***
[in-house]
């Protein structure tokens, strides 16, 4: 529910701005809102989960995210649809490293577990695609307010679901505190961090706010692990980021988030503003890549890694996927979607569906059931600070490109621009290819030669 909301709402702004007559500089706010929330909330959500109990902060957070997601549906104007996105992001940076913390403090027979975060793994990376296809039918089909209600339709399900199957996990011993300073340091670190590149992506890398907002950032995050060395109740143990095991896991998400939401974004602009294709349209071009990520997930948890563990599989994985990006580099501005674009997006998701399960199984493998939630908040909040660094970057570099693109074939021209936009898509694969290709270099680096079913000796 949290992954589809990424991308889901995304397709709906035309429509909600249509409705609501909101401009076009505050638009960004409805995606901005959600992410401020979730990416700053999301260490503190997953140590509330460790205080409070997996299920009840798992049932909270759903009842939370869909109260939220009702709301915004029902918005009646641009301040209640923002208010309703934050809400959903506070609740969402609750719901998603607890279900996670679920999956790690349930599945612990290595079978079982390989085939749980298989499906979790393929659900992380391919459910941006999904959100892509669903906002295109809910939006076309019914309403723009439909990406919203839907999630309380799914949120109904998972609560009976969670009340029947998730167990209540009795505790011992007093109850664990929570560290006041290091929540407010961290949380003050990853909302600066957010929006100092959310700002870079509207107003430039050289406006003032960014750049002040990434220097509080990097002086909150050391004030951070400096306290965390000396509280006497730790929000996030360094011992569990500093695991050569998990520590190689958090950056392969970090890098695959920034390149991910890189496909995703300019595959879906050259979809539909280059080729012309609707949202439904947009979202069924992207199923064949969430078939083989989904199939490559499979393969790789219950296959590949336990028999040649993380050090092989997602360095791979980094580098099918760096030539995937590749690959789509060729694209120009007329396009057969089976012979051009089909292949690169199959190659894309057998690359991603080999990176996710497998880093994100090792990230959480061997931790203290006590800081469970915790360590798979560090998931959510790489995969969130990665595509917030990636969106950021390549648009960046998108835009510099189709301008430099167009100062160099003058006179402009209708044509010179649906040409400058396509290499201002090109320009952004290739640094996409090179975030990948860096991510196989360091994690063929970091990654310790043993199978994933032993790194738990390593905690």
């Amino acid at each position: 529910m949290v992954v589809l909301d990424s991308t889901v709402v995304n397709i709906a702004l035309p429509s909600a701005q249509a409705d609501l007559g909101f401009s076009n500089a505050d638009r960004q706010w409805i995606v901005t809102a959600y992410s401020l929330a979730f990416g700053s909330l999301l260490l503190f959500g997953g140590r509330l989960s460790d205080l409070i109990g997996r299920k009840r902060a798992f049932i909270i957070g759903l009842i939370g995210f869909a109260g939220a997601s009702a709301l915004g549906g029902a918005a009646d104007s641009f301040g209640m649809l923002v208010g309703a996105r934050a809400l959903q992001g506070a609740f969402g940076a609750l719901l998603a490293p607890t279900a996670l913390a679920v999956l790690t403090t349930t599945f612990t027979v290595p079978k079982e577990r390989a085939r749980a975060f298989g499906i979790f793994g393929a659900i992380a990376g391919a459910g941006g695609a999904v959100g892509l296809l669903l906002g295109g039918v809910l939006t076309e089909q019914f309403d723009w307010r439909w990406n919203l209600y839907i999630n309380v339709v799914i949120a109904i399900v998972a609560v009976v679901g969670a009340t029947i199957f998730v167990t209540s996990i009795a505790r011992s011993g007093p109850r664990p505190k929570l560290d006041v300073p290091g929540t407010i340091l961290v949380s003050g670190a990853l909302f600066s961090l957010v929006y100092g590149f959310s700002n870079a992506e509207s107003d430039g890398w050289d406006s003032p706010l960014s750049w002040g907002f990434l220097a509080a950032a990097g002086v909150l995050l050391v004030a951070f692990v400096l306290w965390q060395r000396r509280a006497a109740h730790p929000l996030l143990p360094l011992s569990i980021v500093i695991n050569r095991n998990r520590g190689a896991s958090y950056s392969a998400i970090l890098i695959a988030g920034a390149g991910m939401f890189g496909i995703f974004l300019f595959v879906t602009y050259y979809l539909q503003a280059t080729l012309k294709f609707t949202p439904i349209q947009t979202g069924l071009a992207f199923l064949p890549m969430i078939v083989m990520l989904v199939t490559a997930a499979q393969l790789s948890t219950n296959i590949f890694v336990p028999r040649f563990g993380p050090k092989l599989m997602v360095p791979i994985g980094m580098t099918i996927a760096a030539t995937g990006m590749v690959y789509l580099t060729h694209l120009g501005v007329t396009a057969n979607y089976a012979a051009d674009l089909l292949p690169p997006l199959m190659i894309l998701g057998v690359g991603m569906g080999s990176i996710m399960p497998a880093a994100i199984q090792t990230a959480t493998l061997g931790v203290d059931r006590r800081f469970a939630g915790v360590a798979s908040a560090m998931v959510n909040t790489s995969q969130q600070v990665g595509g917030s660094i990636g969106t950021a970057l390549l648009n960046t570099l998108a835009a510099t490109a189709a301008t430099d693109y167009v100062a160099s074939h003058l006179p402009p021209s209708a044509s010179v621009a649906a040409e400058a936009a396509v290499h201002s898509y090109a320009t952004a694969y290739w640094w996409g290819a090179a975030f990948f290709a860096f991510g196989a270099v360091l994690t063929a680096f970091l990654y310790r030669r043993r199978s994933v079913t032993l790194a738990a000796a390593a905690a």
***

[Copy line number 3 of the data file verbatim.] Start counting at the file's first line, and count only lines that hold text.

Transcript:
């Amino acid at each position: 529910m949290v992954v589809l909301d990424s991308t889901v709402v995304n397709i709906a702004l035309p429509s909600a701005q249509a409705d609501l007559g909101f401009s076009n500089a505050d638009r960004q706010w409805i995606v901005t809102a959600y992410s401020l929330a979730f990416g700053s909330l999301l260490l503190f959500g997953g140590r509330l989960s460790d205080l409070i109990g997996r299920k009840r902060a798992f049932i909270i957070g759903l009842i939370g995210f869909a109260g939220a997601s009702a709301l915004g549906g029902a918005a009646d104007s641009f301040g209640m649809l923002v208010g309703a996105r934050a809400l959903q992001g506070a609740f969402g940076a609750l719901l998603a490293p607890t279900a996670l913390a679920v999956l790690t403090t349930t599945f612990t027979v290595p079978k079982e577990r390989a085939r749980a975060f298989g499906i979790f793994g393929a659900i992380a990376g391919a459910g941006g695609a999904v959100g892509l296809l669903l906002g295109g039918v809910l939006t076309e089909q019914f309403d723009w307010r439909w990406n919203l209600y839907i999630n309380v339709v799914i949120a109904i399900v998972a609560v009976v679901g969670a009340t029947i199957f998730v167990t209540s996990i009795a505790r011992s011993g007093p109850r664990p505190k929570l560290d006041v300073p290091g929540t407010i340091l961290v949380s003050g670190a990853l909302f600066s961090l957010v929006y100092g590149f959310s700002n870079a992506e509207s107003d430039g890398w050289d406006s003032p706010l960014s750049w002040g907002f990434l220097a509080a950032a990097g002086v909150l995050l050391v004030a951070f692990v400096l306290w965390q060395r000396r509280a006497a109740h730790p929000l996030l143990p360094l011992s569990i980021v500093i695991n050569r095991n998990r520590g190689a896991s958090y950056s392969a998400i970090l890098i695959a988030g920034a390149g991910m939401f890189g496909i995703f974004l300019f595959v879906t602009y050259y979809l539909q503003a280059t080729l012309k294709f609707t949202p439904i349209q947009t979202g069924l071009a992207f199923l064949p890549m969430i078939v083989m990520l989904v199939t490559a997930a499979q393969l790789s948890t219950n296959i590949f890694v336990p028999r040649f563990g993380p050090k092989l599989m997602v360095p791979i994985g980094m580098t099918i996927a760096a030539t995937g990006m590749v690959y789509l580099t060729h694209l120009g501005v007329t396009a057969n979607y089976a012979a051009d674009l089909l292949p690169p997006l199959m190659i894309l998701g057998v690359g991603m569906g080999s990176i996710m399960p497998a880093a994100i199984q090792t990230a959480t493998l061997g931790v203290d059931r006590r800081f469970a939630g915790v360590a798979s908040a560090m998931v959510n909040t790489s995969q969130q600070v990665g595509g917030s660094i990636g969106t950021a970057l390549l648009n960046t570099l998108a835009a510099t490109a189709a301008t430099d693109y167009v100062a160099s074939h003058l006179p402009p021209s209708a044509s010179v621009a649906a040409e400058a936009a396509v290499h201002s898509y090109a320009t952004a694969y290739w640094w996409g290819a090179a975030f990948f290709a860096f991510g196989a270099v360091l994690t063929a680096f970091l990654y310790r030669r043993r199978s994933v079913t032993l790194a738990a000796a390593a905690a």